Last Week, we had our first content Thursday video. The next day, my friends in Podcasters’ Lounge threw up the idea for a Friday video challenge in November.
PLUS, I’m happily participating in the National Podcast Month Challenge. Every Friday episode and video are going to be totally focused on Content.
You can check out the podcast here:
Watch the video here:
And read the article below!
Speaking of content, today is the LAST DAY to sign up for my month long Content workshop intensive. 4 weeks, small group meetings where I’ll be supporting you in developing your content, with systems, creative exercises and more.
Last week, I posted our first video, and we covered these 3 big ideas of content creation.
LISTEN LIKE YOU EAT
- Develop skills in active listening.
- All experiences are fuel for future stories.
TALK LIKE A FLASHLIGHT
- Set the tempo
- Our job is to guide our listeners and to keep them engaged
- SHOW IT DON’T SAY IT
- When sharing something with your audience, SHOW it
- What can you do to paint a picture using your words and questions
While they seem simple, they’re pretty key to developing the foundation for your content creation. Check out the video for a little more depth in the idea!
This week we’re going to head into another really important basic idea, and one that is at the foundation of my month ahead:
You can listen to the podcast, which is back today for a 30 day
When I taught Montessori elementary, every morning my kids had a prompt. The first thing they did, was to get out their work journals and write their morning list.
It would have the date, the time the sun rose, their work plan for the day, and … that days writing prompt, which they would write in their writing journal. The amount they needed to write depended on their age. A fourth grader would have a paragraph due, a sixth grader, 3 paragraphs.
In these writings, they were encouraged to use proper grammar and spelling, but.. Most importantly they were encouraged to WRITE.
As a musician, it’s similar. Every day I try to sit at my piano for a few minutes, just to play, freeform and record it. Most of the greatest writers didn’t only write those amazing tracks. They wrote a lot of crap, but they wrote constantly, and kept growing.
And as content creator, it’s all about waking up and trying to write for 15-30 minutes. No restraints, just WRITE.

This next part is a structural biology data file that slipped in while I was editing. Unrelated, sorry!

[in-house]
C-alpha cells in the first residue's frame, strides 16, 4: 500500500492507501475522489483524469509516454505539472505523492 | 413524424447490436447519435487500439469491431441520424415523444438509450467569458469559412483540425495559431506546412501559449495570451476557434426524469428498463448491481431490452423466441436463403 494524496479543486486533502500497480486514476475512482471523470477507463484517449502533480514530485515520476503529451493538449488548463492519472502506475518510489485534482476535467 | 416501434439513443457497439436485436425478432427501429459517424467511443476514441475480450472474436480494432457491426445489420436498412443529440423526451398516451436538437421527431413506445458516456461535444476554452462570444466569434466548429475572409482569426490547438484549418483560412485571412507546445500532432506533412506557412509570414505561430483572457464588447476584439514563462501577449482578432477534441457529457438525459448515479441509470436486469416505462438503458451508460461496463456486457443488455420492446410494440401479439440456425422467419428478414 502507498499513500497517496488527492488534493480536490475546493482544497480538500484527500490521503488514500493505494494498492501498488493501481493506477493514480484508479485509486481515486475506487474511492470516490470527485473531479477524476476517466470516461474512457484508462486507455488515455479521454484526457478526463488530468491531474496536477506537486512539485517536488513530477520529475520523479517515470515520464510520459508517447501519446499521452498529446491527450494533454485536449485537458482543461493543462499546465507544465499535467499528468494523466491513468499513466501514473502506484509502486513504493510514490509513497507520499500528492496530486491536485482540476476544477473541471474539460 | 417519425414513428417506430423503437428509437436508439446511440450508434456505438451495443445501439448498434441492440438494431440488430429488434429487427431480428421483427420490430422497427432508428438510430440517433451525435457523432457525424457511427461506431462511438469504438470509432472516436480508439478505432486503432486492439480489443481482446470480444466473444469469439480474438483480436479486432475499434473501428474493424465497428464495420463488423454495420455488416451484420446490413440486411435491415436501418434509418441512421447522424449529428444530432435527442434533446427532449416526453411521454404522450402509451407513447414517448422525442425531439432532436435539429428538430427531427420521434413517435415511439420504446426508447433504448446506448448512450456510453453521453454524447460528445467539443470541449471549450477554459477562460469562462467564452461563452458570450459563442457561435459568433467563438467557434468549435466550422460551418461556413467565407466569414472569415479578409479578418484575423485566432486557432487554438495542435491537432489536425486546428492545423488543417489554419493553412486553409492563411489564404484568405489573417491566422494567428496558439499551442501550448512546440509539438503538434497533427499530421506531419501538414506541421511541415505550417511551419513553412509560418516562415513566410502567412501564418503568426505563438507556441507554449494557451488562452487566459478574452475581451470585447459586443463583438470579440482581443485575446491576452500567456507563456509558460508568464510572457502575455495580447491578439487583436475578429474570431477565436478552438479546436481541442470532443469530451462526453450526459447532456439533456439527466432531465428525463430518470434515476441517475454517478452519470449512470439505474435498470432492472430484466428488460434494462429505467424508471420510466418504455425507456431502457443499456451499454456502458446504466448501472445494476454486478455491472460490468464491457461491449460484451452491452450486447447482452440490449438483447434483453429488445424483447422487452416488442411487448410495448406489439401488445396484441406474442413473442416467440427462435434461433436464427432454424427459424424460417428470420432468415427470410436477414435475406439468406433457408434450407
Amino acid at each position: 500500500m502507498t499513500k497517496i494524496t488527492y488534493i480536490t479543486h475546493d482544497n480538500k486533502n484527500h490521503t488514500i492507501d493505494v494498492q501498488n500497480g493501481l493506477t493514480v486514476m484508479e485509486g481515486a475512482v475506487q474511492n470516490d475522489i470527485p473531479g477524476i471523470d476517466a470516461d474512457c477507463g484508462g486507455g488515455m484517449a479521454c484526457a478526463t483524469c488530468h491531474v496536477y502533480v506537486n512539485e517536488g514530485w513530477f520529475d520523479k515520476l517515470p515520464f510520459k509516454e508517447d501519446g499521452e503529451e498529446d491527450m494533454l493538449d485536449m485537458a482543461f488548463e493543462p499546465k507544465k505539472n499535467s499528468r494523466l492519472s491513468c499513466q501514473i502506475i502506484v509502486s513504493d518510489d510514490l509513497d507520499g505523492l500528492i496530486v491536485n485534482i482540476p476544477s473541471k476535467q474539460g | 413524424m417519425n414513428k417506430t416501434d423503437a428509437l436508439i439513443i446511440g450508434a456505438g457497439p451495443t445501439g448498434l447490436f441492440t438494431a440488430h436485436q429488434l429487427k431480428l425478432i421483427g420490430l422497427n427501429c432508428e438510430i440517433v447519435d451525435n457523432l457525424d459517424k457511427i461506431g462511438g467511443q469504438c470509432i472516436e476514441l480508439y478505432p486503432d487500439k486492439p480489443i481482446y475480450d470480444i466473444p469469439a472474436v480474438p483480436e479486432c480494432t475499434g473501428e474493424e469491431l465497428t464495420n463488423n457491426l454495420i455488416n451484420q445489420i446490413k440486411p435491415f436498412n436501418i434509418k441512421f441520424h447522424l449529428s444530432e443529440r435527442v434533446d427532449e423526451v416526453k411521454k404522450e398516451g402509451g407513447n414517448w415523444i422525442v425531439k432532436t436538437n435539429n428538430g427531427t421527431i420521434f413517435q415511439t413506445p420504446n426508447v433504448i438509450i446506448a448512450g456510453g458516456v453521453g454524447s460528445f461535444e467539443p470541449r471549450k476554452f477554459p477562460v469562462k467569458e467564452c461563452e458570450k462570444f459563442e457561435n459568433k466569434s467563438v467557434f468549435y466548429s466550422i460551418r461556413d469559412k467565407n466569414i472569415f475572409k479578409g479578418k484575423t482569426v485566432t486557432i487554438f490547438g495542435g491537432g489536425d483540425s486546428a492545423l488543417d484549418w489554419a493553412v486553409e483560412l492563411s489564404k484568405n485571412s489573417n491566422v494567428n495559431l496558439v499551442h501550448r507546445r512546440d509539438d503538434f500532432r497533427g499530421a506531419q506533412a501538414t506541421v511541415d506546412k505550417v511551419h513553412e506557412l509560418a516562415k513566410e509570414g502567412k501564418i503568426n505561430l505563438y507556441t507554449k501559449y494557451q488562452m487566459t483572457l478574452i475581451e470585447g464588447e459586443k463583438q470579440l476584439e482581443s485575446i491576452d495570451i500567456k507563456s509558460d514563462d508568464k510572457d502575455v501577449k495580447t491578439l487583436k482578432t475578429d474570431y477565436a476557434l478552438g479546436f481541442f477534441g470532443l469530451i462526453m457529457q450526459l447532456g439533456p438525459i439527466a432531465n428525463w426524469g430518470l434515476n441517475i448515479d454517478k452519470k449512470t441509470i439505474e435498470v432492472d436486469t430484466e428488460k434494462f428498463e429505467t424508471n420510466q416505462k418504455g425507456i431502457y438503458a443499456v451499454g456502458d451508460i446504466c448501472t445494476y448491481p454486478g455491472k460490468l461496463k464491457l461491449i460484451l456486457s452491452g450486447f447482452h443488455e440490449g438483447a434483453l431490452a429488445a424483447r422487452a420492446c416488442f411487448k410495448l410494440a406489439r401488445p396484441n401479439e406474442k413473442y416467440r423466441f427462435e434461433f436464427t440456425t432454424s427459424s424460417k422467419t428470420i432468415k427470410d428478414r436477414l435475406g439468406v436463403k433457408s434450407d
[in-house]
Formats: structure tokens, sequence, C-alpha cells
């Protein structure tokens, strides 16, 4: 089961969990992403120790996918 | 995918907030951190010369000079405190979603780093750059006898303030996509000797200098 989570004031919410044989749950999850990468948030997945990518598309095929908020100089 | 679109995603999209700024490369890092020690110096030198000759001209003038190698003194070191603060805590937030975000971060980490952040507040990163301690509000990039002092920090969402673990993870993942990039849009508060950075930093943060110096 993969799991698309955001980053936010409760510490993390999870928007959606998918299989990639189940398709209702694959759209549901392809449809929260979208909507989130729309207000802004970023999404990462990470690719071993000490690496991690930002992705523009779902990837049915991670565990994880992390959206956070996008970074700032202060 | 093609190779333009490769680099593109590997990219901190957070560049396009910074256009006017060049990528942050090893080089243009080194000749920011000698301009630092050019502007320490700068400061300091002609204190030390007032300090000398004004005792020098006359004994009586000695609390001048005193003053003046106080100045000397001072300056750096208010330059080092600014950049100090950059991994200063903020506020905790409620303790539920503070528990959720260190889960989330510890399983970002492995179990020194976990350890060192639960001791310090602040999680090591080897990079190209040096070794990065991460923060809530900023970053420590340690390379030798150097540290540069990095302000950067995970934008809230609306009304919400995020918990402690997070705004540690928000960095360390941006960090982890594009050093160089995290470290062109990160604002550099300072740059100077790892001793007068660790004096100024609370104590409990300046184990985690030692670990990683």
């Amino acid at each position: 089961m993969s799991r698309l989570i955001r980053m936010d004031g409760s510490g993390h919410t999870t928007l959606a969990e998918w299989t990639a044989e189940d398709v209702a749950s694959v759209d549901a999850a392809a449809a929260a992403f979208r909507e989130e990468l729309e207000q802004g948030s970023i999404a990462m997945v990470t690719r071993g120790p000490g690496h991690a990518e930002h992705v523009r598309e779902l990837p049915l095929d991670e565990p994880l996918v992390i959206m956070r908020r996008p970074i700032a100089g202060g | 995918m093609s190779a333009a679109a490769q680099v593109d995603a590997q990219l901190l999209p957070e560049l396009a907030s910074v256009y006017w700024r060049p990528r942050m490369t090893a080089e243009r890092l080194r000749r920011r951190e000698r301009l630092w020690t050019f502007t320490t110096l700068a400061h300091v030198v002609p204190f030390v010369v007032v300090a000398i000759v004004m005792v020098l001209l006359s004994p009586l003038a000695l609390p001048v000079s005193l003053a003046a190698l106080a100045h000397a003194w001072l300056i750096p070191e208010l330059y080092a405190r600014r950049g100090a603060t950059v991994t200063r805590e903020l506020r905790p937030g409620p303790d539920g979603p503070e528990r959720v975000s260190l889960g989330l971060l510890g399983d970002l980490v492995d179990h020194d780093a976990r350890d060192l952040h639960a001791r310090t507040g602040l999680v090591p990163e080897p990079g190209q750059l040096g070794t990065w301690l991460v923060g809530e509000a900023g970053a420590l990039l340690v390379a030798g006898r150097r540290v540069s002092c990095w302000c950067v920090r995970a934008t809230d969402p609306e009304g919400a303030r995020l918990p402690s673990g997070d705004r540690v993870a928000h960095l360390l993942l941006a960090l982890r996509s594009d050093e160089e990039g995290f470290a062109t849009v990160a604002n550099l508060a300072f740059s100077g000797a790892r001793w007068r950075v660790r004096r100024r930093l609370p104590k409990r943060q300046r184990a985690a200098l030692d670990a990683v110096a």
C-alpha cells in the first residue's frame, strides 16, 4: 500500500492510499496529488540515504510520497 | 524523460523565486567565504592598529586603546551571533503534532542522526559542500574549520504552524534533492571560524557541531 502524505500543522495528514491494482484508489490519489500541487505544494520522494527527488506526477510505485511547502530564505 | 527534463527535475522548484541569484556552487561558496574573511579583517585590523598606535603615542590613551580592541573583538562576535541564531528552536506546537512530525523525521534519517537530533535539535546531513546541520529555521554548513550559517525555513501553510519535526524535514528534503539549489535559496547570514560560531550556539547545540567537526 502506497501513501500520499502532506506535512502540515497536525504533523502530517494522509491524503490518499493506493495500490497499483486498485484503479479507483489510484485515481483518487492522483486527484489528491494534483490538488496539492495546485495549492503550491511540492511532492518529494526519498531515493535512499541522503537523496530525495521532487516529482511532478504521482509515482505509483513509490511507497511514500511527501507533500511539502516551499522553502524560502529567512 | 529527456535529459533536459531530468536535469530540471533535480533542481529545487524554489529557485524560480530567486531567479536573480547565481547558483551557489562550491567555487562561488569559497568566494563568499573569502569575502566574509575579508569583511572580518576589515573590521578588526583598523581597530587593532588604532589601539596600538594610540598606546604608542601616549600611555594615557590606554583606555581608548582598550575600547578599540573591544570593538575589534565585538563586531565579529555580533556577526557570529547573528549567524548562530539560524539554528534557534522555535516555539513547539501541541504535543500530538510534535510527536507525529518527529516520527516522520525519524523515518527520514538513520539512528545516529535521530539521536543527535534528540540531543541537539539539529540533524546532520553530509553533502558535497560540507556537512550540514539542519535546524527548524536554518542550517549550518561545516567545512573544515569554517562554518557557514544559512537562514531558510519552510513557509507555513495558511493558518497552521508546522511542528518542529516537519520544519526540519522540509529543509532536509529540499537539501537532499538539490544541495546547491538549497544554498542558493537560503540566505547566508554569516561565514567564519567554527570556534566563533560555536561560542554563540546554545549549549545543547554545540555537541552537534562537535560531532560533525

In the book The Artists Ways, the author even suggests not ever reading back what you wrote. It’s not about quality, frankly it’s about showing up to the page.
This is not a new concept. I first began doing it regularly, with sensorial writing.
While you’re writing, you can put down anything that comes to your mind. Absolutely anything. But, also take that time to note your surroundings. Write about how your fingers feel, what the sound is like from the heater. Note how the light is falling on your comforter. What are you smelling. What is your experience in the exact moment.
The great thing about morning pages is that it doesn’t need to follow any real format. If you are tired of writing about sensory and start thinking about something else, you can switch gears and write about that. Or you can sit there and write out your grocery list.
What we’re really building in Morning Pages is a practice where you are able to tap into new ideas in your brain. Where you are SHOWING UP.
By rewiring your thoughts, you are setting a platform for new ideas. AND if you need to, you have some of these incredible ideas that you can access later, tapped while your brain is at it’s freshest, with that morning coffee.
When I’m feeling stuck in my writing, I find going back to these really inspires me. Sometimes it gives me new ideas for structured writing practice. And it’s really helpful for when we get to that amazing next step in the process, Brainstorming.
If you don’t want to do them as morning pages, find another time that works. next time you are sitting in a waiting room, pull out your phone’s notepad and start doing some sensorial writing instead of jumping onto socials.
Just a few minutes a day will do wonders for your creativity.
If you’re looking for prompts, there are a ton of resources online. I really like using the DayOne Journal. I also have used the community 750 words in the past. Both are great places to archive these ideas. DayOne also gives daily prompts if you are looking for more structured practice.
No matter what, if you want to create, WRITE!